Whenever I’m feeling overwhelmed like this, I break the task down into micro tasks. I try to find SOMETHING I can complete. I find the first most actionable piece, and then the second, and then a third.

More or less, I map out everything that needs to get done, and then I create a plan for how I’m going to tackle it step by step. I slow down before I speed up.

I also map out uncertainties. Unknowns. Things that I don’t know how to do….and then I’ll create a plan for what I can do to combat that uncertainty.

This simple act of planning, creating clear goals, mapping out uncertainties, and setting a plan for execution are enough to tremendously reduce the challenge for me. It gives me direction and clarity.

Rather than sitting there mulling over the enormity of the task, or worse – procrastinating, I get to work.

If done properly, by getting it all down on paper you know exactly what needs to be done, even if you can’t do it.

This system is my antidote for the chaos. Clear goals prevents me from spinning my tires in the mud.

But what about when we don’t have the skills to meet the challenge? What about when that gap is too large to overcome?

How I up my abilities to meet the challenge –

So far we’ve discussed how to reduce the challenge to meet our abilities, but another important part of the recipe is knowing when we need to up our abilities.

In short, sometimes the challenge is literally too difficult for us. We don’t have the abilities and the gap is too wide.

In these situations we need to work on our skills – Train, learn, improve, evolve.

Take the copywriting example above, a simple way to improve my skills is to spend more time researching, learning, and writing more copy on my own.

By improving my copywriting skills I can simultaneously improve my abilities and reduce the challenge at the same time.

Take the breath work or mindfulness examples I gave above as well – these are skills that need to be trained and learned over time. The better that you get at using these techniques, the better you can handle increasingly difficult challenges.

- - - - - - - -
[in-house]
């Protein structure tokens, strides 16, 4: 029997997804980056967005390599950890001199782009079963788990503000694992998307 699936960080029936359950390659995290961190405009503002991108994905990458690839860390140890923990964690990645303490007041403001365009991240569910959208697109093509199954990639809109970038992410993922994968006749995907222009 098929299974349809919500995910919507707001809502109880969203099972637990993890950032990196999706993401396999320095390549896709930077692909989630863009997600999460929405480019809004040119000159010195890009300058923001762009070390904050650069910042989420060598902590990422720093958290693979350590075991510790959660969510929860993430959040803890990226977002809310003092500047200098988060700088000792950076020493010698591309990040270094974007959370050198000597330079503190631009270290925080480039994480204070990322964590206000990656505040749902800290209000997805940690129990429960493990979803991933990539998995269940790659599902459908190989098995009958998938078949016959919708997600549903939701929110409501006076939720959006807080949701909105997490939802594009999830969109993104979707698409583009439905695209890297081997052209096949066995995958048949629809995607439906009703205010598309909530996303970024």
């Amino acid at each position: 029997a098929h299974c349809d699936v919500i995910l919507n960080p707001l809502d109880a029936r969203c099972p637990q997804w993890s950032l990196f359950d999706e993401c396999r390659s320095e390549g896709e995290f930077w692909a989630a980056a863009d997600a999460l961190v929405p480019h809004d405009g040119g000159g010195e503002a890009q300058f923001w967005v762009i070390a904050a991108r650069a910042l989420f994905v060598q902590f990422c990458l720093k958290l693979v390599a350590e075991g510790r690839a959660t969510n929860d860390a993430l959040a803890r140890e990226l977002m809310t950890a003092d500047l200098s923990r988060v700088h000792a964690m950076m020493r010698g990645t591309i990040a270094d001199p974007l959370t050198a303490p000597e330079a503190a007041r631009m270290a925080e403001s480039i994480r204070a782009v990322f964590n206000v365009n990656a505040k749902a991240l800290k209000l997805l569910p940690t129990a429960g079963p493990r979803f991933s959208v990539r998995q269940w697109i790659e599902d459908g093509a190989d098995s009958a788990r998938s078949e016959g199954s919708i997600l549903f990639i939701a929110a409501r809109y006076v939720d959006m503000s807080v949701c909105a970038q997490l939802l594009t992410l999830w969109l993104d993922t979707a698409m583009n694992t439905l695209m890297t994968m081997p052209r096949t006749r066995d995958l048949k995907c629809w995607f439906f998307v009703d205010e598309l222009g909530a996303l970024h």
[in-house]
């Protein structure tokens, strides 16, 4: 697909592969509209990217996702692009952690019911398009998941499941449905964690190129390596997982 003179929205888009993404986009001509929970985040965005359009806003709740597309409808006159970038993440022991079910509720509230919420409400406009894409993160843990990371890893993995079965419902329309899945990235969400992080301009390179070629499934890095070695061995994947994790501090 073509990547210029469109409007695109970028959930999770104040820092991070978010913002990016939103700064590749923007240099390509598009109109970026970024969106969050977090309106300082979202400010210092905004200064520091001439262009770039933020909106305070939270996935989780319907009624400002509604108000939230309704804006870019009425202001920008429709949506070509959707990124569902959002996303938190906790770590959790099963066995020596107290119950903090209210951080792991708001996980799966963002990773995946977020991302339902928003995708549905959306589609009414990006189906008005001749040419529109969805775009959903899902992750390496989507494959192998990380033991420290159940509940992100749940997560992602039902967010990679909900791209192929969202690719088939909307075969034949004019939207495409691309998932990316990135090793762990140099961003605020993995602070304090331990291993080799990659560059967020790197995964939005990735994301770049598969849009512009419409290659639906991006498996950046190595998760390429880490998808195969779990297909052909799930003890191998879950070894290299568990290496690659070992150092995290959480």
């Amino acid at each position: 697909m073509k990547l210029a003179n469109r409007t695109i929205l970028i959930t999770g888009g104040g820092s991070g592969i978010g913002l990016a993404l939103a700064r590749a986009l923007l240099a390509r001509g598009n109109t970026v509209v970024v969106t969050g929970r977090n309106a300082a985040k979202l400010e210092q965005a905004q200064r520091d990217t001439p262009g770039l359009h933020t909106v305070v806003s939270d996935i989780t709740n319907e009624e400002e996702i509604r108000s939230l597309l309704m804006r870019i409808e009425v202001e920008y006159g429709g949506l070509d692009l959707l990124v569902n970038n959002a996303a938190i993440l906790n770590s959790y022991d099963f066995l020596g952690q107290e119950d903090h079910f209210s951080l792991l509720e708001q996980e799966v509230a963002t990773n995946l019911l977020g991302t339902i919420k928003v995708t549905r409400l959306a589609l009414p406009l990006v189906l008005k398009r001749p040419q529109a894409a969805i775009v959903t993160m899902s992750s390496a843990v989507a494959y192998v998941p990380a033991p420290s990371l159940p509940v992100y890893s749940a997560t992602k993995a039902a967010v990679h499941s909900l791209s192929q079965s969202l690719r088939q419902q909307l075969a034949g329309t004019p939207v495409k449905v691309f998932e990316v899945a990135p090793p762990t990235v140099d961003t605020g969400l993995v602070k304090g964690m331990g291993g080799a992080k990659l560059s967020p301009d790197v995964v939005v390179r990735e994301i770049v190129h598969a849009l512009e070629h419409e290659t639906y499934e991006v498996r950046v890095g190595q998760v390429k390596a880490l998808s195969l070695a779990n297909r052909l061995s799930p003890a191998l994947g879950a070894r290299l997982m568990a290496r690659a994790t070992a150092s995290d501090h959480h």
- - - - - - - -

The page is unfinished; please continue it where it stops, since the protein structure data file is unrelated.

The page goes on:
When I know that the challenge is outside of my abilities and exercise, meditation, breathing, and clear goals won’t help – the solution lies in spending more time training and evolving my skills. (I’ll also add that clear goals usually helps me to define where I need to improve my skills as well).

Closing thoughts

If you want to implement these techniques it takes some experimentation and isolation to determine what works best for you. These are the techniques that work for me, and while I do believe that they will also work for you, you will probably find your own ways to deal with this as well.

To start off with, take inventory of the types of situations you have while at work. Where and when does anxiety or overwhelm occur and how can you implement these techniques as a means of combating it?

At first simply try to cultivate awareness. Try to find the moments when it’s happening and take note of it.

Then over time experiment with one technique at a time and see what works best. Then start stacking them together.

This is a process of tinkering and experimenting. It’s going to take a lot of playing around before you get the sweet spot. Many failed attempts of not being able to properly calm yourself down after you bit off more than you can chew.

Don’t give up, remain persistent, and learn from every situation so that you can truly become unfuckwithable!

Want to dive more into the applied neuroscience of Flow State? Join my Free Course Foundations of Flow. In it I teach you all of the methods to get into flow on command.

Also published on Medium.